Sunday, November 29, 2015
The protagonist in Steve Jobs is seemingly as unpleasant as any individual can be for someone not in prison. For many years he attempts to deny paternity concerning his daughter Lisa (played at differing ages by Makenzie Moss, Ripley Sobo and Perla Haney-Jardine) and only grudgingly pays support after first publicly humiliating Lisa’s mother. Steve Jobs (Michael Fassbender) fails to publicly acknowledge the debt he owes to his early partner, Steve Wozniak (Seth Rogen), and the designers behind the scene that make Apple Computers possible. And he is extremely defensive about any information that may taint his professional reputation, and holds lasting grudges against any real or imagined slights. Yet somehow his beleaguered assistant, Joanna Hoffman (Kate Winslet) manages to hold onto her position during three product launches including the release of the Macintosh in 1984, the NeXTcube in 1988, and the iMac in 1998. Hoffman only does so by sacrificing her entire personal life.
Frankly, certain movie reviews were more interesting than the film itself – though not necessarily for the right reasons. Reviewer Kenneth Turan of the Los Angeles Times, for example, goes so far as to compare this film to a rendering of Shakespeare’s Macbeth. Yet like the products that Steve Jobs launches, Hollywood will replace Steve Jobs with another biopic concerning some other technology mogul. After all, we had a film biopic about Mark Zuckerberg just five years ago.
A.O. Scott, of the New York Times, does a better job than Turan of summing the film up. While calling it a “less perfect movie” than The Social Network, Scott refers to Steve Jobs as “a more credible character study, and it leaves behind a fascinating residue of ambivalence.” Yet even Scott can’t resist inflating the importance of this film. He states in his review: “The accuracy of this portrait is not my concern. Cinematic biographies of the famous are not documentaries. They are allegories: narrative vessels into which meanings and morals are packed like raisins in an oatmeal cookie; modern, secular equivalents of medieval lives of the saints; cautionary tales and beacons of aspiration.” While accuracy may not be his concern, it still needs to be a concern of film studios that may at some point face a libel suit for films like this.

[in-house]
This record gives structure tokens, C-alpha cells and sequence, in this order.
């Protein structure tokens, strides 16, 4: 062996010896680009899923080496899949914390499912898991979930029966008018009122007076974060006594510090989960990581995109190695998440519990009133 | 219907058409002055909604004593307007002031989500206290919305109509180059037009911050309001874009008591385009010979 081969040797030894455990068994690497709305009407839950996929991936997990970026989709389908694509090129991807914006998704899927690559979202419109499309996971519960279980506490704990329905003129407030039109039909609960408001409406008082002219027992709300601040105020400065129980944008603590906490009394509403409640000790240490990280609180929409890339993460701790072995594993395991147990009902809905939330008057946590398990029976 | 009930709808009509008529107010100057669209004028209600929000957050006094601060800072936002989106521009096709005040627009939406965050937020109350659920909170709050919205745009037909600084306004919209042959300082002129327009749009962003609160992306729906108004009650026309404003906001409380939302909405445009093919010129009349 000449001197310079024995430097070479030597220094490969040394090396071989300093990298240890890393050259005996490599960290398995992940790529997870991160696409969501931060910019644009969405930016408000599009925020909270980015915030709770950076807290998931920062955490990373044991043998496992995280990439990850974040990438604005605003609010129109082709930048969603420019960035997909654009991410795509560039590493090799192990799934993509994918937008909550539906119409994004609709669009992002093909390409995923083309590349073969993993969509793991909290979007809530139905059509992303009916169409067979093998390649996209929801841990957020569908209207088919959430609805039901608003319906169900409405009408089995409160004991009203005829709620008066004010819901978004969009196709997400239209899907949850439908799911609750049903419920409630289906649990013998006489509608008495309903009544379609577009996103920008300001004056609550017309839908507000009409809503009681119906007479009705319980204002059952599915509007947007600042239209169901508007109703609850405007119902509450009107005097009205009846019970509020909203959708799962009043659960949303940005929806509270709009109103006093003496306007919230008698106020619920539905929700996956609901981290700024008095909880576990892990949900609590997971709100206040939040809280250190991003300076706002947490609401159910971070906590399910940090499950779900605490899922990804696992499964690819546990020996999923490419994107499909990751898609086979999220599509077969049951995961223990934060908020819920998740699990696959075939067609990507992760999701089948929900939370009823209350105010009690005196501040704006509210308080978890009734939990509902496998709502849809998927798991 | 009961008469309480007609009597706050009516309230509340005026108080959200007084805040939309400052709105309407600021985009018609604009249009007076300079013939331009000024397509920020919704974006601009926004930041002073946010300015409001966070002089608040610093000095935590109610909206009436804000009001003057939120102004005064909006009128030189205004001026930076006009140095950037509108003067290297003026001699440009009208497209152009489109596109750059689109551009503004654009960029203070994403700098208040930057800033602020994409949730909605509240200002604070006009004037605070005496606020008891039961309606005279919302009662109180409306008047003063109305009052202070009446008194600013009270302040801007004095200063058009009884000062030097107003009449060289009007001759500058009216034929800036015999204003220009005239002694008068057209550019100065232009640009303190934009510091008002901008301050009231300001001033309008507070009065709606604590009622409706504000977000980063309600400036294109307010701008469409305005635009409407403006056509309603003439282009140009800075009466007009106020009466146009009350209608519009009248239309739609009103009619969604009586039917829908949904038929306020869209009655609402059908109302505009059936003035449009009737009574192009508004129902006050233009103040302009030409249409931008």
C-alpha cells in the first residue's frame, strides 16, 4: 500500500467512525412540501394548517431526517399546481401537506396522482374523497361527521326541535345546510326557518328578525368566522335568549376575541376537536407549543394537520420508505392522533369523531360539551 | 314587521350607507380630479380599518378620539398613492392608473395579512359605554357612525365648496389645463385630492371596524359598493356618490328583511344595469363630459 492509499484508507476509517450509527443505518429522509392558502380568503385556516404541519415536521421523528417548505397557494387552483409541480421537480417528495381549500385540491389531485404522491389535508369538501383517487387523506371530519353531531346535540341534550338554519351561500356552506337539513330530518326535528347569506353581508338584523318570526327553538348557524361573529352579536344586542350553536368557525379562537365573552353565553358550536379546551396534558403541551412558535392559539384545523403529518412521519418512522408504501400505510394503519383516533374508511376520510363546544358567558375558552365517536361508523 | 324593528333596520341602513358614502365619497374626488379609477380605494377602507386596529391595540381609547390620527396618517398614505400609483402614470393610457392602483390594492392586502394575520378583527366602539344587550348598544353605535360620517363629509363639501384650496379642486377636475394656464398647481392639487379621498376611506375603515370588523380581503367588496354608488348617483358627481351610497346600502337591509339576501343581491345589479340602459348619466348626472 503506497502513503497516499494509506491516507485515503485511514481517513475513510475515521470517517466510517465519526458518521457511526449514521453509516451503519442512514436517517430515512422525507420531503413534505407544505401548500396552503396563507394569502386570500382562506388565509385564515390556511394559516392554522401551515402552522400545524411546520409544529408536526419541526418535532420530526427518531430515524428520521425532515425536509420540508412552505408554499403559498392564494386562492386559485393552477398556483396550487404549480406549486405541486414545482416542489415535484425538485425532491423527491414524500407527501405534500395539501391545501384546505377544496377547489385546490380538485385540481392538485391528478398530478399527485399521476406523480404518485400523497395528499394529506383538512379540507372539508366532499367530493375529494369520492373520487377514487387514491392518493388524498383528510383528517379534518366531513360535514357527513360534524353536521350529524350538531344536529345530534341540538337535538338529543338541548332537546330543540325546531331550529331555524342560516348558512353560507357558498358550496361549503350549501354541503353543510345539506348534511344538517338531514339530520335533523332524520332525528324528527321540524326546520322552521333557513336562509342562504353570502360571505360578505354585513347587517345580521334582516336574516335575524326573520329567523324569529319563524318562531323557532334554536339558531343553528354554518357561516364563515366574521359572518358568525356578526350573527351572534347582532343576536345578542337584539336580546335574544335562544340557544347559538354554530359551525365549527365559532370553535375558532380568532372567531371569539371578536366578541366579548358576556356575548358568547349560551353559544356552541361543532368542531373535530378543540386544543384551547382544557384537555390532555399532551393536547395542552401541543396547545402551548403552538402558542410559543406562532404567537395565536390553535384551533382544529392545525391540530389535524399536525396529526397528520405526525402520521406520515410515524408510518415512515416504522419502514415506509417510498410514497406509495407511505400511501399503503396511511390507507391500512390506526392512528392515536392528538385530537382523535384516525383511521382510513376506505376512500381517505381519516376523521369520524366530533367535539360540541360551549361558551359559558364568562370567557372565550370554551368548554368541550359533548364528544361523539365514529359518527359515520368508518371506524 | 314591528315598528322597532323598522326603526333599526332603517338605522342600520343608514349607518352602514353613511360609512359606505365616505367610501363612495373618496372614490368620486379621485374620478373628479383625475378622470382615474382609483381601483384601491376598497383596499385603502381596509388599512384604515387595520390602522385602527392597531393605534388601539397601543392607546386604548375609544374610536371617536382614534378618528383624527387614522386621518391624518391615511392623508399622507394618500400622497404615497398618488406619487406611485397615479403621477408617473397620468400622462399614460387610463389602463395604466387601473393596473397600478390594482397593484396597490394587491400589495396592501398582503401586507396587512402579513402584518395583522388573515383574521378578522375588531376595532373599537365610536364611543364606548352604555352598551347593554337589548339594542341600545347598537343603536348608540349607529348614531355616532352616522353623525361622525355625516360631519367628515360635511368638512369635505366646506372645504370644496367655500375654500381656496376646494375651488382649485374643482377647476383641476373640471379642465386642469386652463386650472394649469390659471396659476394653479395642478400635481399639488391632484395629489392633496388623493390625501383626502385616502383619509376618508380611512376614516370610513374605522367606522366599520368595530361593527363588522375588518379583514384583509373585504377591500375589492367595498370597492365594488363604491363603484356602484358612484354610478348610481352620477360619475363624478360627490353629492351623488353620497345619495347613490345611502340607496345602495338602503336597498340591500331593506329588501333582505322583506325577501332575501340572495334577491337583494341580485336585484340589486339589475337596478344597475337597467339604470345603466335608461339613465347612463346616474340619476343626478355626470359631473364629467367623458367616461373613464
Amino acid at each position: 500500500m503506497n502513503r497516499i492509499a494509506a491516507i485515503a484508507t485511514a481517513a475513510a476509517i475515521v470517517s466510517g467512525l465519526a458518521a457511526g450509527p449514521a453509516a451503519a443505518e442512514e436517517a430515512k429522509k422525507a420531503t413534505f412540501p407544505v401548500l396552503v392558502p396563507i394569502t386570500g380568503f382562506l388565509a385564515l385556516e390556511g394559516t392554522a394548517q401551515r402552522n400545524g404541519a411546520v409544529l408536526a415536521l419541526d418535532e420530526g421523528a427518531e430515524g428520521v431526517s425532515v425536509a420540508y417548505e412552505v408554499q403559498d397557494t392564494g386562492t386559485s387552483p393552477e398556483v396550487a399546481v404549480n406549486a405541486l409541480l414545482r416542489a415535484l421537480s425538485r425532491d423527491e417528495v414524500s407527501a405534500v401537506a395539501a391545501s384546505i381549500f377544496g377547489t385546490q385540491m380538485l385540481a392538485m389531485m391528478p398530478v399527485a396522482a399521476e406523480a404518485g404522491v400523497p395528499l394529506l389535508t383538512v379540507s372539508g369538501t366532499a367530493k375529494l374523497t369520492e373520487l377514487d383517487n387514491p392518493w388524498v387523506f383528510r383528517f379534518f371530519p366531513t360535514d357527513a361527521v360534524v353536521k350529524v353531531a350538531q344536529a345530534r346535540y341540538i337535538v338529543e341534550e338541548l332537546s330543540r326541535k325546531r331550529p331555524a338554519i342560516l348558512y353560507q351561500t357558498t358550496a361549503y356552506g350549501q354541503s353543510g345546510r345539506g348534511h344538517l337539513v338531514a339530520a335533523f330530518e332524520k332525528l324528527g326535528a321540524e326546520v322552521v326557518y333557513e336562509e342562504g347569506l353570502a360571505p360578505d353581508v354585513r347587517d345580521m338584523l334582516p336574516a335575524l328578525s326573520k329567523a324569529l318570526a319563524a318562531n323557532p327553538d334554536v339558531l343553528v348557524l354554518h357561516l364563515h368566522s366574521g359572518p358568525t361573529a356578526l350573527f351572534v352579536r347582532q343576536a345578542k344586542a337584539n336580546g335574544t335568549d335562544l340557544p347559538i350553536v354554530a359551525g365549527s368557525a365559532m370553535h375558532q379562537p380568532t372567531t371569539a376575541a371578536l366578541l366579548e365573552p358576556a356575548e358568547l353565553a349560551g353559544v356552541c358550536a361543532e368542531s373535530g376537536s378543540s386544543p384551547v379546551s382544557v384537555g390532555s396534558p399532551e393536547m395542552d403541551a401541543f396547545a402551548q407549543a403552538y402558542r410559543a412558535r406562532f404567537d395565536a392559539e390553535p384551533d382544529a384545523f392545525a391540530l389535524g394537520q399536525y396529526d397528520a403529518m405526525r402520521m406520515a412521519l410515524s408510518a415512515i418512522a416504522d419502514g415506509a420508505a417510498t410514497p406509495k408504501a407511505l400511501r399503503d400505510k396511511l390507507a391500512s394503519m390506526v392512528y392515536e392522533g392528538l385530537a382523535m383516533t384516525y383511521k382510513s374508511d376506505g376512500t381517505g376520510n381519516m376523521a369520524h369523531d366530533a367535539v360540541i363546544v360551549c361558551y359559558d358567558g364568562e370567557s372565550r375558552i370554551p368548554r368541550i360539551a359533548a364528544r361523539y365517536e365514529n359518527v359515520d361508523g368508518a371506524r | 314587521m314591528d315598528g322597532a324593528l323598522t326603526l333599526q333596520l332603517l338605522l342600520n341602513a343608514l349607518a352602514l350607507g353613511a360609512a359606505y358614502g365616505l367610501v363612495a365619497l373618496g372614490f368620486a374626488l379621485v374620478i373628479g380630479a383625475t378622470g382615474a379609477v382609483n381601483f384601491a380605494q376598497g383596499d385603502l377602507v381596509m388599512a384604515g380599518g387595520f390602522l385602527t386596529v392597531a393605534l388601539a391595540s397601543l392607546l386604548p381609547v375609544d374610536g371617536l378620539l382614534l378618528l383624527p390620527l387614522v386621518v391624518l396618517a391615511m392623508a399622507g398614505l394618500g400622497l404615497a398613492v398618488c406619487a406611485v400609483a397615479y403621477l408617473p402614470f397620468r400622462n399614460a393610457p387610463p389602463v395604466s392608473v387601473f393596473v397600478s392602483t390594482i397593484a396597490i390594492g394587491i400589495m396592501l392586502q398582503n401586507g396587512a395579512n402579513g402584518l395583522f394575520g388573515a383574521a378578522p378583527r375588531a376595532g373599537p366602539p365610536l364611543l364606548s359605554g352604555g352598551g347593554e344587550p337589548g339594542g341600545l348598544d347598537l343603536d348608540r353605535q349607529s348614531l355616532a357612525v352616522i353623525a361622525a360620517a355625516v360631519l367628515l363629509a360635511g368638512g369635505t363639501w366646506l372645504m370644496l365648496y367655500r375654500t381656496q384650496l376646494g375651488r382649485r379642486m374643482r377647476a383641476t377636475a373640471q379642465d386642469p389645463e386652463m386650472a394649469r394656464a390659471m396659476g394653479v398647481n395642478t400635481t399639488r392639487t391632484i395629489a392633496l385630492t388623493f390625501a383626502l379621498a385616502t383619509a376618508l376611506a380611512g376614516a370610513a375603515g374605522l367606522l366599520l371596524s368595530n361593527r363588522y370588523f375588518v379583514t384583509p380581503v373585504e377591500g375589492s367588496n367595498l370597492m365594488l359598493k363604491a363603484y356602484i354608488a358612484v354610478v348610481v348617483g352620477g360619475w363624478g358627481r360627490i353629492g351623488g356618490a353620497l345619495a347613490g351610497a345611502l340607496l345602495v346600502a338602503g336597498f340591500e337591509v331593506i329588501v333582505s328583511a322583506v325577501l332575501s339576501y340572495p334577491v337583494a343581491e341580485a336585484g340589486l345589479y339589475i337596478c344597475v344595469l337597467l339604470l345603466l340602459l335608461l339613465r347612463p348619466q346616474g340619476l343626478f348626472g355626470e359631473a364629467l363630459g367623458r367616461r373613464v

Both reviewers, carried away by their willingness to make a point, speak in too great urgency about what is not a great film. Unlike the film biopics of T.E. Lawence or George S. Patton, few movie viewers are going to want to see Steve Jobs a second time. This movie has its faults. Steve Jobs says little that is engaging about its lead character. Also, the dialogue is almost too perfect to be believable with each insult and cutting remark leading into a culminating scene. The roles played by Seth Rogen and Jeff Daniels are barely even supporting parts. And the movie, transparently directed by Danny Boyle as a three-act play, begins and ends in circular fashion concerning Jobs’ relationship with his daughter.
Nevertheless, this is mostly an intelligent film (intelligence being a relative term whenever speaking about movies). The attributes of the movie include the acting of Fassbender, Winslet, Moss, Sobo and Haney-Jardine. Whatever else its faults, the dialogue, written by Aaron Sorkin, generally advances the story. The seminars that Jobs leads help the audience understand his popularity, which is much like the popularity of a cult leader. The ending of the film, at first seemingly to be on too much of an upbeat note, is suitably ambiguous leaving us with neither a happy or sad ending. The 122-minute film is also a compelling critique of American success when it wonders aloud whether it’s possible in corporate culture to be “decent and gifted at the same time.”
November 29, 2015